Trump Impeachment: An Overview

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Trump Impeachment: An Overview

Photo courtesy of Drew Angerer

Photo courtesy of Drew Angerer

Photo courtesy of Drew Angerer

Photo courtesy of Drew Angerer

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A whistleblower, an election challenger and a phone call: this is all it could take to bring down the President of the United States.
Donald Trump, the 45th President of the United States, is being accused of seeking help from Ukraine in order to boost his chances of re-election in the 2020 general election. But how did all of this start?
In order to get an accurate view of the Trump impeachment saga, one must look back to 2014, the year in which Russia annexed Crimea (a peninsula in southern Ukraine).
Before the collapse of the Soviet Union, Ukraine was a republic of the Soviet Union and directly under the control of Moscow. Following the tumultuous disbandment of the Soviet Union, Ukraine became its own independent nation, and Russia experienced years of economic turmoil.
When Vladimir Putin rose to power in Russia in 2000, he vowed to restore his country to its former glory. Putin rose through the political ranks in Russia until he eventually became president of the nation.
Following the Ukrainian Revolution of 2014, President Putin saw a perfect opportunity: strike while they were vulnerable and recapture one of Russia’s former subjects.
Putin did exactly that. Following a struggle that lasted a month and six days, Crimea was suddenly a federal subject of Russia. This offensive invasion was condemned worldwide, and many nations have refused to recognize Crimea as part of Russia. Following this, the United States placed economic sanctions on Russia and pledged military aid to Ukraine to help them defend themselves.
This is where the Trump Administration comes into play.In August, an anonymous whistleblower came forward and claimed that Trump — who is up for re-election in the 2020 general election — held a private phone call in July with Volodymyr Zelensky, the President of Ukraine. The whistleblower alleged that the purpose of this phone call was for Trump to pressure Zelensky into investigating the business dealings of Hunter Biden, the son of Trump’s main Democratic challenger at the time, Joe Biden. President Trump used the military aid pledged to Ukraine as a bribe to persuade Zelensky into investigating Hunter Biden.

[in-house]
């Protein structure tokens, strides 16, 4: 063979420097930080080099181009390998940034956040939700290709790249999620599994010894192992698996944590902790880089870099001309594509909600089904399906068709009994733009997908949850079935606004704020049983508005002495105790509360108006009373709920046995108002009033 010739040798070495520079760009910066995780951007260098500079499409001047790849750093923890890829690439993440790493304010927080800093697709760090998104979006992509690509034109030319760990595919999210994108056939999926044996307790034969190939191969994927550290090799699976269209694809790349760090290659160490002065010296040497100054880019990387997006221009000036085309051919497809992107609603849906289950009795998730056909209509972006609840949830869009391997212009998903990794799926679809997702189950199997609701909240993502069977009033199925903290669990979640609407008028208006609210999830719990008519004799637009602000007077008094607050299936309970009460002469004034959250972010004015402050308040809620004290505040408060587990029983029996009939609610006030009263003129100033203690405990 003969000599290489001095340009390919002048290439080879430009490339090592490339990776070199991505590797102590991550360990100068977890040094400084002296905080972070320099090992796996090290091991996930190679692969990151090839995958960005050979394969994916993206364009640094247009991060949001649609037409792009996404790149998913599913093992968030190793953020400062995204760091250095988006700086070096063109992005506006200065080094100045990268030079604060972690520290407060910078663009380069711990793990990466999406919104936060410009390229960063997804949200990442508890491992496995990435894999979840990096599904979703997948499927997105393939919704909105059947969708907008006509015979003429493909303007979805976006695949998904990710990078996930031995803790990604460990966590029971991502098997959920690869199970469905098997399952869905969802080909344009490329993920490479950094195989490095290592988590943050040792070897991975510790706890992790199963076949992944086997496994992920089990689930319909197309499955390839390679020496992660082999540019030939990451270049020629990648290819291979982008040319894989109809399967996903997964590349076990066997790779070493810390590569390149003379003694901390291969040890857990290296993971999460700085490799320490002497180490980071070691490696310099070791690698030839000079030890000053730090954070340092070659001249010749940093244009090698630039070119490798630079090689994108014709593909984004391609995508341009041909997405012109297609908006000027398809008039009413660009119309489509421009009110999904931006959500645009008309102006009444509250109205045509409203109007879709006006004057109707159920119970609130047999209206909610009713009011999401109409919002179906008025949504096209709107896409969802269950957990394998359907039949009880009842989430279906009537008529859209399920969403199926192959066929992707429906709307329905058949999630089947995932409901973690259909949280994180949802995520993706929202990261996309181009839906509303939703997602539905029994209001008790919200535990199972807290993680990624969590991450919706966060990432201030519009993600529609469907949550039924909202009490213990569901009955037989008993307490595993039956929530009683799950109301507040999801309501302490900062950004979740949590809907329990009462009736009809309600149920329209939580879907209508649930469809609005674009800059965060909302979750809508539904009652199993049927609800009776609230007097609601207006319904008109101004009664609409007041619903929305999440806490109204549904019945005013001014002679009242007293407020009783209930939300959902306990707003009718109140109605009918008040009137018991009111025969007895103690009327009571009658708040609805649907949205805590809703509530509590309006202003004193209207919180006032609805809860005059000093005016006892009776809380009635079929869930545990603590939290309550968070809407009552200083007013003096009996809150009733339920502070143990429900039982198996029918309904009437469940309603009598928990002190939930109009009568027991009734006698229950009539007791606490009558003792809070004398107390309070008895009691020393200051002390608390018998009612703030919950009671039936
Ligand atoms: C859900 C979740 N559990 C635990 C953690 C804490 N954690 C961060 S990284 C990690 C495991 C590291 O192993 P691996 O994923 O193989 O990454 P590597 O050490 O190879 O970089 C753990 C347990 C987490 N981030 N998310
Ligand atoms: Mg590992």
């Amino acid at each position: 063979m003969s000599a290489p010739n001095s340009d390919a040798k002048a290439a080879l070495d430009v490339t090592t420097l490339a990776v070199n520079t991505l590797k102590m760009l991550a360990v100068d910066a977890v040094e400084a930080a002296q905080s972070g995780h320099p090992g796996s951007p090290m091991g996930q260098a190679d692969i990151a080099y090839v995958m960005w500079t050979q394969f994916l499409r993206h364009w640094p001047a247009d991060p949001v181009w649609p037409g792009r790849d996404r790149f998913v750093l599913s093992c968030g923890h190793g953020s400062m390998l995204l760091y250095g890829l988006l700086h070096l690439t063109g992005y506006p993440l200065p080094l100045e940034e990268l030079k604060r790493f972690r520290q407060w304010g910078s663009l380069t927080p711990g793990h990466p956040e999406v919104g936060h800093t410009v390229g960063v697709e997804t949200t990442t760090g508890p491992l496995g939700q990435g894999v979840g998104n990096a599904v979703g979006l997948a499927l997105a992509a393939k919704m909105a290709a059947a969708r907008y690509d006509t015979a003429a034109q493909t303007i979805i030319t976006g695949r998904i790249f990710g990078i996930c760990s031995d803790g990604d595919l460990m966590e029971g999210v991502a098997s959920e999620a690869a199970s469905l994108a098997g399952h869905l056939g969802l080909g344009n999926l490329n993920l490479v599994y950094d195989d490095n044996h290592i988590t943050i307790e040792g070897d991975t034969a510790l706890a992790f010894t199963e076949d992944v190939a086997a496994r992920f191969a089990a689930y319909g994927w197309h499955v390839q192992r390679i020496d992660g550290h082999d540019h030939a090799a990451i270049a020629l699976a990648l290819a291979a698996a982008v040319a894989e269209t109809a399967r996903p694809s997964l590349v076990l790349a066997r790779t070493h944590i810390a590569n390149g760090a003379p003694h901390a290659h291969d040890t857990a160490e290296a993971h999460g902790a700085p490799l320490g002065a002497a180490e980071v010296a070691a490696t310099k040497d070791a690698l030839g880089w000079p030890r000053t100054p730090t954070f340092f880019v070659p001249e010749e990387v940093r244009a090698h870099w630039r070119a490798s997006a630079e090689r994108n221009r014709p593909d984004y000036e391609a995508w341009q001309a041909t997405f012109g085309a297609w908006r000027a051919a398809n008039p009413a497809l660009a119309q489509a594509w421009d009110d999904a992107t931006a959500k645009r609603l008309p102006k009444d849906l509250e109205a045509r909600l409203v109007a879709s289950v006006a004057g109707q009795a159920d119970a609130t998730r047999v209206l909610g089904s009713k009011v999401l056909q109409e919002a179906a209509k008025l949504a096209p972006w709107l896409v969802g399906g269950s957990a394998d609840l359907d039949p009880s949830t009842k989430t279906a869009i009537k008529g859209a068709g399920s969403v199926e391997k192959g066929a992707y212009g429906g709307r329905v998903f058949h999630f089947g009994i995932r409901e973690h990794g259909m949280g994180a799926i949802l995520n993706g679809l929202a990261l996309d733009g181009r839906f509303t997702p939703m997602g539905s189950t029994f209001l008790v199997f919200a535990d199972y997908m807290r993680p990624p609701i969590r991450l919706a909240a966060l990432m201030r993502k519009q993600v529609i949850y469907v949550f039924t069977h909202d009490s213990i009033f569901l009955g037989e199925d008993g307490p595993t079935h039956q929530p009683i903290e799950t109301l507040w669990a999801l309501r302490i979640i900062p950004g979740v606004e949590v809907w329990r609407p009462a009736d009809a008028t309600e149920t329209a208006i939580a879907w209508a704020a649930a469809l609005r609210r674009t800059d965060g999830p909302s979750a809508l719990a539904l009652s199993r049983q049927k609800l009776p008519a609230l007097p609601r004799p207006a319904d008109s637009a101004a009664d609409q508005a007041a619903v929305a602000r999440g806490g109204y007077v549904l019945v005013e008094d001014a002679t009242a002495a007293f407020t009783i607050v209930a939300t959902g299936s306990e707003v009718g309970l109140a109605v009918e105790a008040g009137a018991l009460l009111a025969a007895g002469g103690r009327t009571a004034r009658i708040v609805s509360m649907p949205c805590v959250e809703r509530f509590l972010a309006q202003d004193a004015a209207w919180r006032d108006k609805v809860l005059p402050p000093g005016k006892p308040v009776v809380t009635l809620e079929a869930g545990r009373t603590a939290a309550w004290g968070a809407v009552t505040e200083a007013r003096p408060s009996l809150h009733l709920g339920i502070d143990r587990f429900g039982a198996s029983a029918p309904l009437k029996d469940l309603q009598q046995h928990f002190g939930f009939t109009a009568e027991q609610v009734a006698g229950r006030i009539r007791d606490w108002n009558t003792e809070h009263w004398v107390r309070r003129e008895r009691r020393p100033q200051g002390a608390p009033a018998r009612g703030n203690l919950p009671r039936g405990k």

Hunter Biden served on the board of Burisma, a Ukrainian gas company, from 2014-2019. While Joe Biden was serving as vice president, Burisma was under investigation by Ukraine’s most senior prosecutor due to allegations of corruption. When the prosecutor was dismissed from the investigation, many eyebrows were raised and it was suggested that Joe Biden urged the prosecutor to be fired in order to protect his son.
When Trump spoke with Zelensky in July, he allegedly threatened to withhold military aid unless the investigation into Joe and Hunter Biden was resumed. This is a clear violation of the president’s power, and it kick-started an impeachment inquiry into Trump over suspicions that he solicited interference from a foreign government in the 2020 election.
Although the impeachment inquiry may pass the House of Representatives, it is unlikely that it will go any further due to the fact that Republicans hold a majority in the Senate. However, if more damning evidence is revealed to the public, Democrats may still benefit from the impeachment inquiry when the general election rolls around in 2020.
Only time will tell.